By Vladimir Soldatkin and Dmitry Solovyov
MOSCOW/ALMATY (Reuters) - Police in Tajikistan said on Saturday they had closed in on a sacked deputy defense minister accused of leading gun attacks around the capital Dushanbe, amid rising tension between the pro-Moscow secular government and Islamist opposition.
Nine police officers and 13 rebels were killed in Friday's clashes in Dushanbe and the nearby city of Vahdat, police said.
Following the attacks, security forces in the Central Asian nation pursued the insurgents, led by renegade general Abdulkhalim Mirzo Nazarzod, to a gorge some 150 km (95 miles) from the city. Nazarzod was dismissed by President Imomali Rakhmon on Friday for "committing a crime".
"The territory has been completely surrounded, the operation to apprehend and neutralize the criminals is under way," the Interior Ministry said in a statement.
A Dushanbe journalist told Reuters by telephone the city was quiet on Saturday, and shops and businesses were open as normal.
But the outbreak of violence has raised fears of a return to unrest in Tajikistan, a hard-up Muslim nation of 8 million, still volatile after a 1992-97 civil war between the Moscow-backed government and Islamist opposition.
Nazarzod is a member of the main opposition Islamic Revival Party of Tajikistan (IRPT), and a former opposition militiaman. He was brought into the Tajik armed forces under a 1997 peace deal to end the conflict which killed tens of thousands.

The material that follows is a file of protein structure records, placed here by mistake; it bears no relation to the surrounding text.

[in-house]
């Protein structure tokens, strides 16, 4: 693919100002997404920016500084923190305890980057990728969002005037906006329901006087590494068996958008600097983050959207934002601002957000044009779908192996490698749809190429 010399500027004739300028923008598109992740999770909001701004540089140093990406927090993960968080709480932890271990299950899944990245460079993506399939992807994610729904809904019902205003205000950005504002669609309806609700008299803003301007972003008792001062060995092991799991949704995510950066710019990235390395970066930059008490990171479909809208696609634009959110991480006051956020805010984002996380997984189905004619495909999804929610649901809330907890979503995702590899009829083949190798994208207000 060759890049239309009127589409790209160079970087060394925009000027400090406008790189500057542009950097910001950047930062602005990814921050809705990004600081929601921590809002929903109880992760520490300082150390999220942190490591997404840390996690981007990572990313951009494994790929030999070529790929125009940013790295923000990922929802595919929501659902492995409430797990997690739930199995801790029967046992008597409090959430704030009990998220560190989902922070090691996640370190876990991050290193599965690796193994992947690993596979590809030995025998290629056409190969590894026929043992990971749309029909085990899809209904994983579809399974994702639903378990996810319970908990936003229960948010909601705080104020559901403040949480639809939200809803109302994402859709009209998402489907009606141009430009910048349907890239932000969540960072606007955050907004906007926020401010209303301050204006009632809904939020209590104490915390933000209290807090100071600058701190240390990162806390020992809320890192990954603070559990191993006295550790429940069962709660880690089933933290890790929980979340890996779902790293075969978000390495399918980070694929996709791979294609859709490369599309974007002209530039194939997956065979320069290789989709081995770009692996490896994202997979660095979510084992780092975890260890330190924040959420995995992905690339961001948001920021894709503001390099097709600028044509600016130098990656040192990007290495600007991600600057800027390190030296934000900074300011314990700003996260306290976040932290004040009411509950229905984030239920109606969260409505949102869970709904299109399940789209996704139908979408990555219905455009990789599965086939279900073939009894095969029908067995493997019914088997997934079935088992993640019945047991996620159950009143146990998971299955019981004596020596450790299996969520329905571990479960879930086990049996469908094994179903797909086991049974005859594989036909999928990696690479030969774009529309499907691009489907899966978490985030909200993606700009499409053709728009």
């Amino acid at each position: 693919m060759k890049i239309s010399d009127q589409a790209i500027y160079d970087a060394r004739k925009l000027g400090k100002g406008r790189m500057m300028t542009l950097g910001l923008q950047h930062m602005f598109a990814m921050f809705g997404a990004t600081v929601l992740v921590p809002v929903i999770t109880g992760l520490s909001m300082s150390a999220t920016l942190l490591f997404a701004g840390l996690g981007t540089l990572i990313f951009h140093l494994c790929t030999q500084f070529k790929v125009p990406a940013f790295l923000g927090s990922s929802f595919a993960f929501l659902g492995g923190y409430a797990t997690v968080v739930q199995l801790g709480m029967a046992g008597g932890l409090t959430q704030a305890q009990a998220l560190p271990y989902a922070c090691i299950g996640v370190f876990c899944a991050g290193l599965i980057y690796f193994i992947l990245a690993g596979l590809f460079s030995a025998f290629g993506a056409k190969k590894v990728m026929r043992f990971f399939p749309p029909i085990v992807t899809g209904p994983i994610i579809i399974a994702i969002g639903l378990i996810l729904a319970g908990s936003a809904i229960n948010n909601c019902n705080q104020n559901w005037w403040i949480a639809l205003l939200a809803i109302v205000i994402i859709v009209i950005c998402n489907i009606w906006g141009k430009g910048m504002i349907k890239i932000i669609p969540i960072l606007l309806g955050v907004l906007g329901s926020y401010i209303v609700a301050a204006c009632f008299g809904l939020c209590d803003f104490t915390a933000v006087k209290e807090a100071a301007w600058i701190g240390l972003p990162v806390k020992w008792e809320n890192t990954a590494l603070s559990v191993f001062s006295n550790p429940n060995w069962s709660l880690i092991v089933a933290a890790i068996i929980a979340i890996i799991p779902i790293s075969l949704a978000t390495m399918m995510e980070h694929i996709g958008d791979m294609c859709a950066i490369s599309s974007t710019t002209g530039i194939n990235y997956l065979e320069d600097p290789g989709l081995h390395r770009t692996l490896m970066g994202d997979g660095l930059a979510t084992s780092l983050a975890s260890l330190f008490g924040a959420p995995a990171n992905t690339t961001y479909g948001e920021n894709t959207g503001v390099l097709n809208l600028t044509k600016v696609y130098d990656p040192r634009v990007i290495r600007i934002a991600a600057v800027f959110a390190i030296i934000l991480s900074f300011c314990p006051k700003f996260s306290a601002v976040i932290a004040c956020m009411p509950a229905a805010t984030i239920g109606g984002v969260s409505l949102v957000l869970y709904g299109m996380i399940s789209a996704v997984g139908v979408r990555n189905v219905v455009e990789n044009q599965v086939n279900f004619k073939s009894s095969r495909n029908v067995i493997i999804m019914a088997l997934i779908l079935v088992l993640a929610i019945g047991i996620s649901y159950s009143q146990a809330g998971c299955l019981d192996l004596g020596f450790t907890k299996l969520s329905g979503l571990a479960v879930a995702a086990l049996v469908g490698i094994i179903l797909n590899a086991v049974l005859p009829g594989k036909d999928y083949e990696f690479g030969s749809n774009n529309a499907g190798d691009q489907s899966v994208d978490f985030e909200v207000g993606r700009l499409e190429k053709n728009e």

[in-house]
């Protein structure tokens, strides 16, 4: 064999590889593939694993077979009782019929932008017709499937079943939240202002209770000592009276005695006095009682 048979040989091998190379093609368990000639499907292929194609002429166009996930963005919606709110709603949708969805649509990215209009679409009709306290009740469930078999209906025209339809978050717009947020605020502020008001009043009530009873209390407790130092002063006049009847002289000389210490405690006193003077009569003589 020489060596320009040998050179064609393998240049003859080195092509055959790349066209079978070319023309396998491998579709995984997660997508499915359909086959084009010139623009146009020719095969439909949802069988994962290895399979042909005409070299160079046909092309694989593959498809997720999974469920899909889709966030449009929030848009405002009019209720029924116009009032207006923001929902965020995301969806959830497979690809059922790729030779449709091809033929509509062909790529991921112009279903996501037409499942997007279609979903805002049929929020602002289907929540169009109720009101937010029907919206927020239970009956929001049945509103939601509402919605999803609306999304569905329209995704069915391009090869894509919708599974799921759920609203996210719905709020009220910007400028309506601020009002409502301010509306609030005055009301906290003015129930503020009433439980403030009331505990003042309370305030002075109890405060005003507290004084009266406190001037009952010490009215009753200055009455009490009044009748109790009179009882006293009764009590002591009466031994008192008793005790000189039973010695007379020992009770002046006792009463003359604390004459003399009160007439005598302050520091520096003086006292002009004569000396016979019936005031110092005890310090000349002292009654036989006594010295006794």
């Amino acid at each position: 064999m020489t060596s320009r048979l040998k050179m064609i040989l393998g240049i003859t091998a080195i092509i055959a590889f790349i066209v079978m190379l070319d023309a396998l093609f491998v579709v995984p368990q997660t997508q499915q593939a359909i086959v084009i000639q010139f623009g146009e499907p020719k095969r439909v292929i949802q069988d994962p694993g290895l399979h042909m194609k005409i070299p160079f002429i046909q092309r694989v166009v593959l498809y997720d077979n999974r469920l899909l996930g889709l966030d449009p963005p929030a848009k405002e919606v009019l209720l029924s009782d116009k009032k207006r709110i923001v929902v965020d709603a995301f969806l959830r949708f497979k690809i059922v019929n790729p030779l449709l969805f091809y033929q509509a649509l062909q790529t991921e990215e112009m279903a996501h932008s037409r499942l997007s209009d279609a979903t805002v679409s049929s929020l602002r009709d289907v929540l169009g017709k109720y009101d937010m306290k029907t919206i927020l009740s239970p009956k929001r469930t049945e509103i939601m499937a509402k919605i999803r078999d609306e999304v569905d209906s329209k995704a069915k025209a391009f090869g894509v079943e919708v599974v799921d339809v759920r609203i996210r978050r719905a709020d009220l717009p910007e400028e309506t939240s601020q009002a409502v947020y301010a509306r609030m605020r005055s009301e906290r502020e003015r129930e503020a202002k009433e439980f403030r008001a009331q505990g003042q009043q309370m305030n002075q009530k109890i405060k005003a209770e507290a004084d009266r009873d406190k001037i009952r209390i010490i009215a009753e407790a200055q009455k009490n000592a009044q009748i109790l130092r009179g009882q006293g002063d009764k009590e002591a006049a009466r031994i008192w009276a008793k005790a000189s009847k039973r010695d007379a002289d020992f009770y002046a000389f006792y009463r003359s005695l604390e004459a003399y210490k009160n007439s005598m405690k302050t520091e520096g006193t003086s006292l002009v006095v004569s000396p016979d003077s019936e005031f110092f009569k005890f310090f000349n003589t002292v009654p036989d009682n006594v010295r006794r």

Rakhmon, a former head of a Soviet state farm who has ruled since 1992 with little tolerance of dissent, has locked horns with the Islamist opposition in what his opponents say is an illegal crackdown.
Russia supported Rakhmon during the civil war and still keeps a 6,000-strong military base in Tajikistan.
Muhiddin Kabiri, the head of the IRPT, fled abroad in June to avoid what he called trumped up criminal charges which the authorities were planning to bring against him.
"The pressure the ruling regime is exerting on my party is not good for stability, on the contrary, it is giving rise to radical ideas," he said at the time.
IRPT leaders remaining in Tajikistan could not be reached for comment on Saturday.
The latest bout of violence "is beyond all doubt a reaction to Rakhmon's Islamophobia", said Kazakhstan-based Central Asia political analyst Alexander Knyazev.
"It looks like Rakhmon will now tighten the screws to totally suppress any sort of dissent," he told Reuters.
Russia says it is worried by the security situation in Central Asia following the withdrawal of NATO troops from next-door Afghanistan.
However critics say tough official measures to stamp out Islamist militancy risk provoking a backlash across Central Asia, including Tajikistan. Risks of a spillover from Islamic State in Syria and Iraq have added to fears of unrest.
The Interior Ministry said the army and special forces were involved in the operation in Ramit Gorge, in which 32 insurgents were arrested.
The violence prompted the U.S. embassy in Dushanbe to shut. A statement on its website said the incidents "may be precursors to other acts of violence."
(Reporting by Vladimir Soldatkin; Editing by Ros Russell)